This is in keeping with the #MobiMOOC conversations circulating at impressive rates as per the discussions for the course, but I was thinking a bit about a particular thread of identifying user needs specifically for African mobile users and networks of interest; this led me (being a completely self-absorbed individual!) to my own community, the plant science one. I was thinking that developing a sturdy community of both knowledge construction and application wouldn’t be out of the realm of possibility. The plant science world, at least the taxonomic bit responsible for identifying and classifying all the world’s plant biodiversity as per the stipulations of the Conventions on Biological Diversity (CBD), generally sits within higher education or the botanical garden non-profit/ museum/ research institute space. These dedicated folk run around the world and get in the field and identify as many of the plants they can, but essentially we are dealing with a bottleneck in terms of manpower, a limited number of people (and available funding) to perform a monumental task (exponentially larger than the group itself). To some degree, mobile can help here, but only if it can bridge the divide between the knowledge being constructed (ideally) in universities and the application of that knowledge in the regions themselves. Plant science and its related applications of agriculture and horticulture offers a fairly linear example here, one that mobile can help with significantly. So working with the limitations of mobile users in Africa (mostly SMS phones, some w/camera; vast majority not smartphones), technological affordance, and the natural needs of the population (and their enthusiasm for these types of solutions), the pieces are there for an aggregated solution, one that could serve to accelerate the classification (and preservation) of the biodiversity of particular regions.
To link plant science departments at universities with the needs of local applications (agriculture, etc.), one could use Frontline SMS (or its equivalent), make the storage hub for that data the university itself, and network farmers, professors, and even amateur gardeners alike in the discussion. Give them access, stimulate participation, and watch the network self-regulate and self-empower. The needs of both sides are clearly defined.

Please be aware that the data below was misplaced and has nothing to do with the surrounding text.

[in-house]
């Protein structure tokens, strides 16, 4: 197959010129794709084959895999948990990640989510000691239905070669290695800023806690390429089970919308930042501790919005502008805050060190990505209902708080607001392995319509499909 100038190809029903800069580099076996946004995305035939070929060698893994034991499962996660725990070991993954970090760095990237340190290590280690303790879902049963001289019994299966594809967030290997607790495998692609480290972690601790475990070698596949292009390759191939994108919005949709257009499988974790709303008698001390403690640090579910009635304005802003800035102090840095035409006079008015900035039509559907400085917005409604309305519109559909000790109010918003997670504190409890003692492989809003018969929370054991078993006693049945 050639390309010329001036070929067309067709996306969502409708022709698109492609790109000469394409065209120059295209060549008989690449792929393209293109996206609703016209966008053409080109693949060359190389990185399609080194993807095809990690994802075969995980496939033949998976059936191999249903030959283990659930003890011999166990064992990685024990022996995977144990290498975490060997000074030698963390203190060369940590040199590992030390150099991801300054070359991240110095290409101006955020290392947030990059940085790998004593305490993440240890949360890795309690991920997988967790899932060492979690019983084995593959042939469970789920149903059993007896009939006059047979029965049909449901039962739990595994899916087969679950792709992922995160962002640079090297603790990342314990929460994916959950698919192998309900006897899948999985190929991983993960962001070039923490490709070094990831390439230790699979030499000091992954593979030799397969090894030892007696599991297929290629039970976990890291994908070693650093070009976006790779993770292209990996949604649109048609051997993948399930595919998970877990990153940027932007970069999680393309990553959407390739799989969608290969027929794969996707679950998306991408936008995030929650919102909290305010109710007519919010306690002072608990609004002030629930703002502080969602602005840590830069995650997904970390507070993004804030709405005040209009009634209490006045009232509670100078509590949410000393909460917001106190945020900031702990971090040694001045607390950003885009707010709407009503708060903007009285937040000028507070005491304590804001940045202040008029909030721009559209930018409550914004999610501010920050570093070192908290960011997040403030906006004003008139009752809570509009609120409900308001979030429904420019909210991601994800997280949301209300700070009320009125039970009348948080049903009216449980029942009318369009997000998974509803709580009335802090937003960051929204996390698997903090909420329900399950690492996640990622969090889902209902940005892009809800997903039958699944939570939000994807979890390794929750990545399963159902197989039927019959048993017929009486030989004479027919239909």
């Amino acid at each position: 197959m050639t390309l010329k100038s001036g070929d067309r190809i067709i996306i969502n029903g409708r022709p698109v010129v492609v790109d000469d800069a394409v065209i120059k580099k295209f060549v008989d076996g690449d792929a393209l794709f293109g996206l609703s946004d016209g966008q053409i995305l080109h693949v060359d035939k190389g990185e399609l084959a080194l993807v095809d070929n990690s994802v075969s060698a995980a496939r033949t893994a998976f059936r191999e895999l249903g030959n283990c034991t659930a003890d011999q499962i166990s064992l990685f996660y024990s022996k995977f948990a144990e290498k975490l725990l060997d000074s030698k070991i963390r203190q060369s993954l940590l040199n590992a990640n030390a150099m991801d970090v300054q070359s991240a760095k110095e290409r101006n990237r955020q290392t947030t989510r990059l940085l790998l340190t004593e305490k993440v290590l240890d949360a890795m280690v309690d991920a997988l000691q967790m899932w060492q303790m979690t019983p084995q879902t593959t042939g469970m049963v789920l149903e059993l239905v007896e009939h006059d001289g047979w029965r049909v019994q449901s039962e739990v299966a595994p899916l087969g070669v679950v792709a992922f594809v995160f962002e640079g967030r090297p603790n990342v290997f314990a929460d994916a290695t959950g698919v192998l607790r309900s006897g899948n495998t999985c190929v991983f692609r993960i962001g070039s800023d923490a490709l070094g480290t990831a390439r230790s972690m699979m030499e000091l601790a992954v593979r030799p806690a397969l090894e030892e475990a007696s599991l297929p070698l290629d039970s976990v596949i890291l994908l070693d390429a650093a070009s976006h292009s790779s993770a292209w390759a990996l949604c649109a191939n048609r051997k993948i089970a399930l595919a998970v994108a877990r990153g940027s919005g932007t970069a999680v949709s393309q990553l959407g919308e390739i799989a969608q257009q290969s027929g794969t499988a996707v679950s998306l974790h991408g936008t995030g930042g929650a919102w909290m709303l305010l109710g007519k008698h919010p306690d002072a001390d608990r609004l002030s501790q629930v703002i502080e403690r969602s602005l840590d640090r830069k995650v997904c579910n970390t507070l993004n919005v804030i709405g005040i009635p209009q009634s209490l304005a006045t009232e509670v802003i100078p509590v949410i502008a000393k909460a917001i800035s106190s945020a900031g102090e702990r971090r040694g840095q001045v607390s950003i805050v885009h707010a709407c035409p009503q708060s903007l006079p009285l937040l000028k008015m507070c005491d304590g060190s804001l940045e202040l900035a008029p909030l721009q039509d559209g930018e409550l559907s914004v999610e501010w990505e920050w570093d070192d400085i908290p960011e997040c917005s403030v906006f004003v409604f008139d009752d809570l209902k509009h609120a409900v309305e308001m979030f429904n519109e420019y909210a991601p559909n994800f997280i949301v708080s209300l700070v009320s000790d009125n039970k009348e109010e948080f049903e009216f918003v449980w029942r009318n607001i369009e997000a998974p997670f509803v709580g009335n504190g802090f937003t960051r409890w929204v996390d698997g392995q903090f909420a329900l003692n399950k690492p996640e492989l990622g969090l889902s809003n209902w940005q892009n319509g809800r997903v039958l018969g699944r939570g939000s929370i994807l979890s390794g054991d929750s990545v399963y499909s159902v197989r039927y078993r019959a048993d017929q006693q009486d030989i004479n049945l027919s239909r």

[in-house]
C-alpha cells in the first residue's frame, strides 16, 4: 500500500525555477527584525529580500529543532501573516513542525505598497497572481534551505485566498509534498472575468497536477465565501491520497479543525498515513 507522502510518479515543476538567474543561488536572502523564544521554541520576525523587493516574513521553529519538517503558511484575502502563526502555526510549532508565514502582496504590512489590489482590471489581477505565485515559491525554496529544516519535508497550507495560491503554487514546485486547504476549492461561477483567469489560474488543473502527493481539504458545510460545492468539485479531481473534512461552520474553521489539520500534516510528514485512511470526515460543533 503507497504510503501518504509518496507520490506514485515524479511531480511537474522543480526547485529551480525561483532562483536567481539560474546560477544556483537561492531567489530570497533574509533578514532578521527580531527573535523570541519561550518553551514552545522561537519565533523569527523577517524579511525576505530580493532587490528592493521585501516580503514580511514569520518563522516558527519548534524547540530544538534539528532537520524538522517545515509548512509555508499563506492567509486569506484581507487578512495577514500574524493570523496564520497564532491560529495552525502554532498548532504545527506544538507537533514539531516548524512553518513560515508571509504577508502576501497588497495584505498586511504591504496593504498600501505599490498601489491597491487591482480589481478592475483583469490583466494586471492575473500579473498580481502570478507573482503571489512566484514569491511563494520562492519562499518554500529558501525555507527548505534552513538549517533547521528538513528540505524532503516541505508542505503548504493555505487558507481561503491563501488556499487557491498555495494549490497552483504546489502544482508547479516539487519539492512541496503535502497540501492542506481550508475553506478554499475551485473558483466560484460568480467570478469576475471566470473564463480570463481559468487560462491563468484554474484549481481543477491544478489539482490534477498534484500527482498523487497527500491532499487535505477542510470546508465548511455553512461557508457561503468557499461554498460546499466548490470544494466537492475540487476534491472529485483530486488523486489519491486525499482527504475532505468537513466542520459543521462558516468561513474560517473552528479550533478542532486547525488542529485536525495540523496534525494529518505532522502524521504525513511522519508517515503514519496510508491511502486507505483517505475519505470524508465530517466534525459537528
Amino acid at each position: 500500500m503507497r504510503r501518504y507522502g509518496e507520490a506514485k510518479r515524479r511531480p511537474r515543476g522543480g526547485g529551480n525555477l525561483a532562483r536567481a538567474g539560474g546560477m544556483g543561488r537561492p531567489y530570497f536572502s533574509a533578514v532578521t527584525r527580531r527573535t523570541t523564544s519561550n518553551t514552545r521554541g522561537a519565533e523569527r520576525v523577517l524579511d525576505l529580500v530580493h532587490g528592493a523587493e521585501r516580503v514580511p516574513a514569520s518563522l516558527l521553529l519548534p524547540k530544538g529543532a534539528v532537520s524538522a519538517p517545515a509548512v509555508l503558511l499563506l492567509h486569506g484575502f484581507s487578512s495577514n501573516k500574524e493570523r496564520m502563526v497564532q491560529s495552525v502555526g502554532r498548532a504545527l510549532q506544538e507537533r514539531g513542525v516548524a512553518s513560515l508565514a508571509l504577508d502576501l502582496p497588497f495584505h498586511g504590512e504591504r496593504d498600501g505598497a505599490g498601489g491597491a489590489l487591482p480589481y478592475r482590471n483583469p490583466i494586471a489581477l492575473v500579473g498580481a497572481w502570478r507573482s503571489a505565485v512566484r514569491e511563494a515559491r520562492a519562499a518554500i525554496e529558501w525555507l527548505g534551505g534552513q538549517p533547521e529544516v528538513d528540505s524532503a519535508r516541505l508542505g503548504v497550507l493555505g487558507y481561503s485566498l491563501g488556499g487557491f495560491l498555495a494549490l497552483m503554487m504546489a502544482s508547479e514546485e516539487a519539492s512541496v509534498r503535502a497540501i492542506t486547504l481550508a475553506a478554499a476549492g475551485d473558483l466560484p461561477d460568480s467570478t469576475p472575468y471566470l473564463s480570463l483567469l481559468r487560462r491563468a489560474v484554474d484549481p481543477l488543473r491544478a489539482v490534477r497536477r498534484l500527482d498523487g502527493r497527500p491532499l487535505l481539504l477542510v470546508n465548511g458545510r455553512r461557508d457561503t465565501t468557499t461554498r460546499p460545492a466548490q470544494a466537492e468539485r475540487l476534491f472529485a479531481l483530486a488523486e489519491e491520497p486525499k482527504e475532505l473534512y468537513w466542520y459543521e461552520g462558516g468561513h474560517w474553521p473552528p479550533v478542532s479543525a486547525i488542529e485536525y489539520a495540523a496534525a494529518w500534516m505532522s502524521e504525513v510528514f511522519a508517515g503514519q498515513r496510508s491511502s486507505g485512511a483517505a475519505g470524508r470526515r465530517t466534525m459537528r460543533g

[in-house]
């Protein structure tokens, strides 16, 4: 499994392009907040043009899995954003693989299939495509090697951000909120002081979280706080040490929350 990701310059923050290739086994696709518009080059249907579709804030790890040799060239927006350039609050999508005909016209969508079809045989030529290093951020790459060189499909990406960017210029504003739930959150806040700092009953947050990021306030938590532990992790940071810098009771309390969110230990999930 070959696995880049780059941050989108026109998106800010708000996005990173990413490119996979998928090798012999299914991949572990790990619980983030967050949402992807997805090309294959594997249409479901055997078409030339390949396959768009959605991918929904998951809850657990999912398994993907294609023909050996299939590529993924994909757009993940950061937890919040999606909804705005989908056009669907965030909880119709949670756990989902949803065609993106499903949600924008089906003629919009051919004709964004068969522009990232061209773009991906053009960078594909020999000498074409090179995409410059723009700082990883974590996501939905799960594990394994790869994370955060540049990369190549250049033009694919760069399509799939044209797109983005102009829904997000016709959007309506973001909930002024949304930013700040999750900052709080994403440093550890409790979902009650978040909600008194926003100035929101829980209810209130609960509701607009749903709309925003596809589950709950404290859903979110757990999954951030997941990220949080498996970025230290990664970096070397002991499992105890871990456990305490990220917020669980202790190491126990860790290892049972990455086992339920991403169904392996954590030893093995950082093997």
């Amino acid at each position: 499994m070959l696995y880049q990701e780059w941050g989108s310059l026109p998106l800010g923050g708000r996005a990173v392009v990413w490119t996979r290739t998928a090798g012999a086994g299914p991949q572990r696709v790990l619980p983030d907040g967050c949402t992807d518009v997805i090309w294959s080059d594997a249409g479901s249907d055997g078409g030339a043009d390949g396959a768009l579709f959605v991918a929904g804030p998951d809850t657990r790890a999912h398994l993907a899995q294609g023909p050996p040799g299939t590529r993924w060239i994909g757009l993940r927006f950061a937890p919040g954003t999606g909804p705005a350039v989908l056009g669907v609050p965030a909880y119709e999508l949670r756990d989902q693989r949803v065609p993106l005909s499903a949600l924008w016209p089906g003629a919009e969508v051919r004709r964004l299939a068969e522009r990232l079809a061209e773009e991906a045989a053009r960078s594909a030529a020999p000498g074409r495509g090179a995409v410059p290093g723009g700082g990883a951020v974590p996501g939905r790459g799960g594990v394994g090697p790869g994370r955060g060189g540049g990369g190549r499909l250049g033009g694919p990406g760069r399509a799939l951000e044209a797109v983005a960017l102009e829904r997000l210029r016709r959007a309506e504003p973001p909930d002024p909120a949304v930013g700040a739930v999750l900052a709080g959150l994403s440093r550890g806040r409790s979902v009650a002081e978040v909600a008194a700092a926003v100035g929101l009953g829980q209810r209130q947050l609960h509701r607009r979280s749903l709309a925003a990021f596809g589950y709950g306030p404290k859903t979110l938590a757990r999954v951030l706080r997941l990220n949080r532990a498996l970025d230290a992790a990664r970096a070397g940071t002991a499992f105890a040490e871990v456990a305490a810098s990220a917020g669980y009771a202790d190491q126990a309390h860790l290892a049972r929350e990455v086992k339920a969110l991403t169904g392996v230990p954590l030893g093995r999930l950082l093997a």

- Plant scientists: I don’t have enough time or resources to travel the scope of my country looking for plant species to identify, classify, and preserve. I need applied examples of agricultural research I want to perform. I need more people.
- Farmers: I want to know what to plant in this soil. How to produce the most yield. Which market to sell my produce for the highest return. How to irrigate efficiently. Etc.
Incentives for participation
- Scientists: more eyes=more impact=more recognition
- Farmers, gardeners=more information=more economic benefits + my name on a plant (if a new identification).
So, the university (ie, a few computers) could act as the accumulated memory of these conversations (via Frontline) and this memory could be used at national levels, plotted to maps (via Ushahidi), used in evaluation and impact of existing efforts, distributed in turn to farmers at local levels. A nice information flow throughout society. It also represents an interesting reaffirmation of universities in Africa (basically during this thread, I am thinking of Ghana, Senegal, etc.. places where there is a relatively strong network of universities outside the capitals). They reaffirm their role as knowledge memory/storehouse, develop a renewed vigor in terms of measurable impact, and the data alone offers a great opportunity for further scholarship. And this all has me thinking on how this could be applied to non-scientific disciplines as well (Literature departments towards literacy/artistic efforts, History towards Cultural Heritage preservation, etc.). More to come, I am sure!
Michael, this is brilliant. The ability to organize and map on a dispersed scale and without smartphones is great. I see the enormous potential for agricultural development, diversity preservation, and also how the pairing of mapping and sms could be urban tools as well. For the past few years I’ve wanted to develop an urban biodiversity project for Los Angeles. Because of the climate, soil, and social appeal in the early and mid-20th century, and because of the low-scale development — the sprawl — individual homeowners planted an astonishing range of trees and shrubs from around the globe. Older neighborhoods have rare and/or just beautiful specimens planted in yards and along the street. I only travel LA on a bicycle so I see these troves of urban treasures — and I grew up there and now see its role as an arrival city and the population densification as resources to connect with the botanical free-for-all that is the city landscape and bio-heritage. Your framework works wonderfully for applications such as this and if I can get some interest going of a few friends there I may attempt some beta testing with the addition of GPS — but most likely that will be in the fall after the dissertation. I’m still assembling the program for mobile design e-learning and while much of it requires apps and a smartphone, I’ve worried that I need a low tech and inexpensive solution for teaching m-design and this may be the direction to think in. Lots of potential. Many thanks, Dennis